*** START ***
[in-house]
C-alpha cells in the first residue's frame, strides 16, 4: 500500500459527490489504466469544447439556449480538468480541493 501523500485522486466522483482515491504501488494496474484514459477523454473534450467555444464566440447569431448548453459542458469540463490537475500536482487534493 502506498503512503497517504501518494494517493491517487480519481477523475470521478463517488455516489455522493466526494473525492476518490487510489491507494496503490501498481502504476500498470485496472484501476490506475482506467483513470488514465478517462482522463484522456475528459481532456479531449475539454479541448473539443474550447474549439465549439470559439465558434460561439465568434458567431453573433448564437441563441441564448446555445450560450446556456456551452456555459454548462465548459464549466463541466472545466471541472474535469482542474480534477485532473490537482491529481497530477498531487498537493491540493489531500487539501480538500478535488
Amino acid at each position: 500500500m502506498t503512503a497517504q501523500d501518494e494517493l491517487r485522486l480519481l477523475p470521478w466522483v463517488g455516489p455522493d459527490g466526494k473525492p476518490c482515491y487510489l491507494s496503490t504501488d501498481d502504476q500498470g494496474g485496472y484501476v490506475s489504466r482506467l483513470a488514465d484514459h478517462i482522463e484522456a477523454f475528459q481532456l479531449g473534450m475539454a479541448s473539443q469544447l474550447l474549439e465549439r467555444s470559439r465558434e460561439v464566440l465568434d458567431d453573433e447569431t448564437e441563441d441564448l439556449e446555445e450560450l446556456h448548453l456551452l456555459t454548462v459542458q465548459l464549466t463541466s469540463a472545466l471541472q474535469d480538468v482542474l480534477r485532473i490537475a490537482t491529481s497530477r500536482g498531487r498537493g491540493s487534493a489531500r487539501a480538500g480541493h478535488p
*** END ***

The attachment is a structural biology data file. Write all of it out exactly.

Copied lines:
[in-house]
C-alpha cells in the first residue's frame, strides 16, 4: 500500500459527490489504466469544447439556449480538468480541493 501523500485522486466522483482515491504501488494496474484514459477523454473534450467555444464566440447569431448548453459542458469540463490537475500536482487534493 502506498503512503497517504501518494494517493491517487480519481477523475470521478463517488455516489455522493466526494473525492476518490487510489491507494496503490501498481502504476500498470485496472484501476490506475482506467483513470488514465478517462482522463484522456475528459481532456479531449475539454479541448473539443474550447474549439465549439470559439465558434460561439465568434458567431453573433448564437441563441441564448446555445450560450446556456456551452456555459454548462465548459464549466463541466472545466471541472474535469482542474480534477485532473490537482491529481497530477498531487498537493491540493489531500487539501480538500478535488
Amino acid at each position: 500500500m502506498t503512503a497517504q501523500d501518494e494517493l491517487r485522486l480519481l477523475p470521478w466522483v463517488g455516489p455522493d459527490g466526494k473525492p476518490c482515491y487510489l491507494s496503490t504501488d501498481d502504476q500498470g494496474g485496472y484501476v490506475s489504466r482506467l483513470a488514465d484514459h478517462i482522463e484522456a477523454f475528459q481532456l479531449g473534450m475539454a479541448s473539443q469544447l474550447l474549439e465549439r467555444s470559439r465558434e460561439v464566440l465568434d458567431d453573433e447569431t448564437e441563441d441564448l439556449e446555445e450560450l446556456h448548453l456551452l456555459t454548462v459542458q465548459l464549466t463541466s469540463a472545466l471541472q474535469d480538468v482542474l480534477r485532473i490537475a490537482t491529481s497530477r500536482g498531487r498537493g491540493s487534493a489531500r487539501a480538500g480541493h478535488p